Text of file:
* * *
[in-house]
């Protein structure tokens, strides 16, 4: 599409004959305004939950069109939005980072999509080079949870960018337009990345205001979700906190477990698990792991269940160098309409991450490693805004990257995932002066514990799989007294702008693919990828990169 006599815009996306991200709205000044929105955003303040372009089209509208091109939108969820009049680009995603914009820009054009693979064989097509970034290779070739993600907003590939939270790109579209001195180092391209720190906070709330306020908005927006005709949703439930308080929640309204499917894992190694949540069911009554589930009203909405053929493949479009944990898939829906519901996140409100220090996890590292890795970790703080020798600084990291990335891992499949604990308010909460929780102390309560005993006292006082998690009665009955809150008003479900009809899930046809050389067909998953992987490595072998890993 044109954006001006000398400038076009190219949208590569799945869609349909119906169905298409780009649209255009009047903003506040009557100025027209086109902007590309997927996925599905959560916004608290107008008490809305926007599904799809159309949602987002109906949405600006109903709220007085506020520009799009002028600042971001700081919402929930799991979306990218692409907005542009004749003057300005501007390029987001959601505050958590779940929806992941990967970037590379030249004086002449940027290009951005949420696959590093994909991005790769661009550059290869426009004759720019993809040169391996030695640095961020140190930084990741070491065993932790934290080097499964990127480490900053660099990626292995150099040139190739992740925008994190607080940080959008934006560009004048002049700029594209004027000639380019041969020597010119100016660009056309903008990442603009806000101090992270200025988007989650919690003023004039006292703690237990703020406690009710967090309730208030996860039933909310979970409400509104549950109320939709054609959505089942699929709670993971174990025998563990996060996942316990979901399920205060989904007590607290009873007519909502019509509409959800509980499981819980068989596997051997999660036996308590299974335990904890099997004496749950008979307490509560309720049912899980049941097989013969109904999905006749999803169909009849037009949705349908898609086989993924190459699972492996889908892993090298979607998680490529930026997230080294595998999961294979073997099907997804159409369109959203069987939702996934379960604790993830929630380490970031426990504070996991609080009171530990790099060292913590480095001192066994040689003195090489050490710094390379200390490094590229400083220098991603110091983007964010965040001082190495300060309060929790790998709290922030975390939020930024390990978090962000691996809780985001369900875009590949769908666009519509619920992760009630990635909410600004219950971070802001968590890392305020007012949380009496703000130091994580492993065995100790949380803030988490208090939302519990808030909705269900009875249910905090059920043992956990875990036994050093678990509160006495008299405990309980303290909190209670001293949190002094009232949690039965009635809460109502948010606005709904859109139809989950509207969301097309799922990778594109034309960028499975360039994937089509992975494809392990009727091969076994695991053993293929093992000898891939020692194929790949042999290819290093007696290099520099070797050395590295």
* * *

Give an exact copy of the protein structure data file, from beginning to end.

[in-house]
């Protein structure tokens, strides 16, 4: 599409004959305004939950069109939005980072999509080079949870960018337009990345205001979700906190477990698990792991269940160098309409991450490693805004990257995932002066514990799989007294702008693919990828990169 006599815009996306991200709205000044929105955003303040372009089209509208091109939108969820009049680009995603914009820009054009693979064989097509970034290779070739993600907003590939939270790109579209001195180092391209720190906070709330306020908005927006005709949703439930308080929640309204499917894992190694949540069911009554589930009203909405053929493949479009944990898939829906519901996140409100220090996890590292890795970790703080020798600084990291990335891992499949604990308010909460929780102390309560005993006292006082998690009665009955809150008003479900009809899930046809050389067909998953992987490595072998890993 044109954006001006000398400038076009190219949208590569799945869609349909119906169905298409780009649209255009009047903003506040009557100025027209086109902007590309997927996925599905959560916004608290107008008490809305926007599904799809159309949602987002109906949405600006109903709220007085506020520009799009002028600042971001700081919402929930799991979306990218692409907005542009004749003057300005501007390029987001959601505050958590779940929806992941990967970037590379030249004086002449940027290009951005949420696959590093994909991005790769661009550059290869426009004759720019993809040169391996030695640095961020140190930084990741070491065993932790934290080097499964990127480490900053660099990626292995150099040139190739992740925008994190607080940080959008934006560009004048002049700029594209004027000639380019041969020597010119100016660009056309903008990442603009806000101090992270200025988007989650919690003023004039006292703690237990703020406690009710967090309730208030996860039933909310979970409400509104549950109320939709054609959505089942699929709670993971174990025998563990996060996942316990979901399920205060989904007590607290009873007519909502019509509409959800509980499981819980068989596997051997999660036996308590299974335990904890099997004496749950008979307490509560309720049912899980049941097989013969109904999905006749999803169909009849037009949705349908898609086989993924190459699972492996889908892993090298979607998680490529930026997230080294595998999961294979073997099907997804159409369109959203069987939702996934379960604790993830929630380490970031426990504070996991609080009171530990790099060292913590480095001192066994040689003195090489050490710094390379200390490094590229400083220098991603110091983007964010965040001082190495300060309060929790790998709290922030975390939020930024390990978090962000691996809780985001369900875009590949769908666009519509619920992760009630990635909410600004219950971070802001968590890392305020007012949380009496703000130091994580492993065995100790949380803030988490208090939302519990808030909705269900009875249910905090059920043992956990875990036994050093678990509160006495008299405990309980303290909190209670001293949190002094009232949690039965009635809460109502948010606005709904859109139809989950509207969301097309799922990778594109034309960028499975360039994937089509992975494809392990009727091969076994695991053993293929093992000898891939020692194929790949042999290819290093007696290099520099070797050395590295």